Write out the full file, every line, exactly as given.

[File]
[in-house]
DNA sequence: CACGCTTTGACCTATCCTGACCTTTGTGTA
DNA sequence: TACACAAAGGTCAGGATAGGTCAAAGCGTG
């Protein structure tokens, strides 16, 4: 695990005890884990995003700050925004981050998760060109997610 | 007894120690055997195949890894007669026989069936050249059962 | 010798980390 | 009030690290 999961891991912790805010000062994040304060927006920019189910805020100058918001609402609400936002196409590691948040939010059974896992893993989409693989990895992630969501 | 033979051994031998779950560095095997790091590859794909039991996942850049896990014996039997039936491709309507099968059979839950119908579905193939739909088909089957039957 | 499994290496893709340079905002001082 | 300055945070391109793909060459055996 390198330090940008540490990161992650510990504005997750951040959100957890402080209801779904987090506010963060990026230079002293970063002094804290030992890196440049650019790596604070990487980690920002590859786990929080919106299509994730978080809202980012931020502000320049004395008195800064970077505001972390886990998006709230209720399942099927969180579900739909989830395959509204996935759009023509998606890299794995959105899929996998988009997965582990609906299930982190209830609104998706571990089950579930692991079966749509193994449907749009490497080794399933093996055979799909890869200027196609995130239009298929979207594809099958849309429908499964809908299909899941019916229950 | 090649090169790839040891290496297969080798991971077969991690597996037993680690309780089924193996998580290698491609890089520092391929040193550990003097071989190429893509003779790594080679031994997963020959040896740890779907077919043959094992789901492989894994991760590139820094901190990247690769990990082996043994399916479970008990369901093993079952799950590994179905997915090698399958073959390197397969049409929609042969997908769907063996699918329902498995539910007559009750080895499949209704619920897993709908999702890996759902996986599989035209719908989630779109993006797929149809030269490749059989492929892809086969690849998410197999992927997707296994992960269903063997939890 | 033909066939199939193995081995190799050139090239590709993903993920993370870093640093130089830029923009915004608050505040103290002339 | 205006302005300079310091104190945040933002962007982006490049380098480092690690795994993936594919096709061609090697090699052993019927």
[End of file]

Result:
[in-house]
DNA sequence: CACGCTTTGACCTATCCTGACCTTTGTGTA
DNA sequence: TACACAAAGGTCAGGATAGGTCAAAGCGTG
């Protein structure tokens, strides 16, 4: 695990005890884990995003700050925004981050998760060109997610 | 007894120690055997195949890894007669026989069936050249059962 | 010798980390 | 009030690290 999961891991912790805010000062994040304060927006920019189910805020100058918001609402609400936002196409590691948040939010059974896992893993989409693989990895992630969501 | 033979051994031998779950560095095997790091590859794909039991996942850049896990014996039997039936491709309507099968059979839950119908579905193939739909088909089957039957 | 499994290496893709340079905002001082 | 300055945070391109793909060459055996 390198330090940008540490990161992650510990504005997750951040959100957890402080209801779904987090506010963060990026230079002293970063002094804290030992890196440049650019790596604070990487980690920002590859786990929080919106299509994730978080809202980012931020502000320049004395008195800064970077505001972390886990998006709230209720399942099927969180579900739909989830395959509204996935759009023509998606890299794995959105899929996998988009997965582990609906299930982190209830609104998706571990089950579930692991079966749509193994449907749009490497080794399933093996055979799909890869200027196609995130239009298929979207594809099958849309429908499964809908299909899941019916229950 | 090649090169790839040891290496297969080798991971077969991690597996037993680690309780089924193996998580290698491609890089520092391929040193550990003097071989190429893509003779790594080679031994997963020959040896740890779907077919043959094992789901492989894994991760590139820094901190990247690769990990082996043994399916479970008990369901093993079952799950590994179905997915090698399958073959390197397969049409929609042969997908769907063996699918329902498995539910007559009750080895499949209704619920897993709908999702890996759902996986599989035209719908989630779109993006797929149809030269490749059989492929892809086969690849998410197999992927997707296994992960269903063997939890 | 033909066939199939193995081995190799050139090239590709993903993920993370870093640093130089830029923009915004608050505040103290002339 | 205006302005300079310091104190945040933002962007982006490049380098480092690690795994993936594919096709061609090697090699052993019927």